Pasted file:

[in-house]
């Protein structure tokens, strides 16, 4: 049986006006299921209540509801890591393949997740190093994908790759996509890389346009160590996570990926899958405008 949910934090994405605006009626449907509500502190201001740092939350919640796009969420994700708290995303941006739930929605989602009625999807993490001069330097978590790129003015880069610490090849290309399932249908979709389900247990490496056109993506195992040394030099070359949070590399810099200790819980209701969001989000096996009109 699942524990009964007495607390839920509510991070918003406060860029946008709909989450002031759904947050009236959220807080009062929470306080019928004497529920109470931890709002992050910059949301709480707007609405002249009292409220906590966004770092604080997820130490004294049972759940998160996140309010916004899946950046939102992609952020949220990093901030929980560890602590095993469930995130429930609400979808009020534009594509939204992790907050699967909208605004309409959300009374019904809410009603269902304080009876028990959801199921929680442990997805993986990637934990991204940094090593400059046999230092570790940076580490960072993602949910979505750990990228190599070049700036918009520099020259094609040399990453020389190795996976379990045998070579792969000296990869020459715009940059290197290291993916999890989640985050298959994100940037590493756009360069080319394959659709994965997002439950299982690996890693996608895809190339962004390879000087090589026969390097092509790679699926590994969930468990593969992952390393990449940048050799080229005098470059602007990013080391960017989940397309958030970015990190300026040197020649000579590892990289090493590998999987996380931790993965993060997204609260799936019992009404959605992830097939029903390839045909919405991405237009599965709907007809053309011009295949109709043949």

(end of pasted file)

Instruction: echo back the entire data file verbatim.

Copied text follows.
[in-house]
């Protein structure tokens, strides 16, 4: 049986006006299921209540509801890591393949997740190093994908790759996509890389346009160590996570990926899958405008 949910934090994405605006009626449907509500502190201001740092939350919640796009969420994700708290995303941006739930929605989602009625999807993490001069330097978590790129003015880069610490090849290309399932249908979709389900247990490496056109993506195992040394030099070359949070590399810099200790819980209701969001989000096996009109 699942524990009964007495607390839920509510991070918003406060860029946008709909989450002031759904947050009236959220807080009062929470306080019928004497529920109470931890709002992050910059949301709480707007609405002249009292409220906590966004770092604080997820130490004294049972759940998160996140309010916004899946950046939102992609952020949220990093901030929980560890602590095993469930995130429930609400979808009020534009594509939204992790907050699967909208605004309409959300009374019904809410009603269902304080009876028990959801199921929680442990997805993986990637934990991204940094090593400059046999230092570790940076580490960072993602949910979505750990990228190599070049700036918009520099020259094609040399990453020389190795996976379990045998070579792969000296990869020459715009940059290197290291993916999890989640985050298959994100940037590493756009360069080319394959659709994965997002439950299982690996890693996608895809190339962004390879000087090589026969390097092509790679699926590994969930468990593969992952390393990449940048050799080229005098470059602007990013080391960017989940397309958030970015990190300026040197020649000579590892990289090493590998999987996380931790993965993060997204609260799936019992009404959605992830097939029903390839045909919405991405237009599965709907007809053309011009295949109709043949």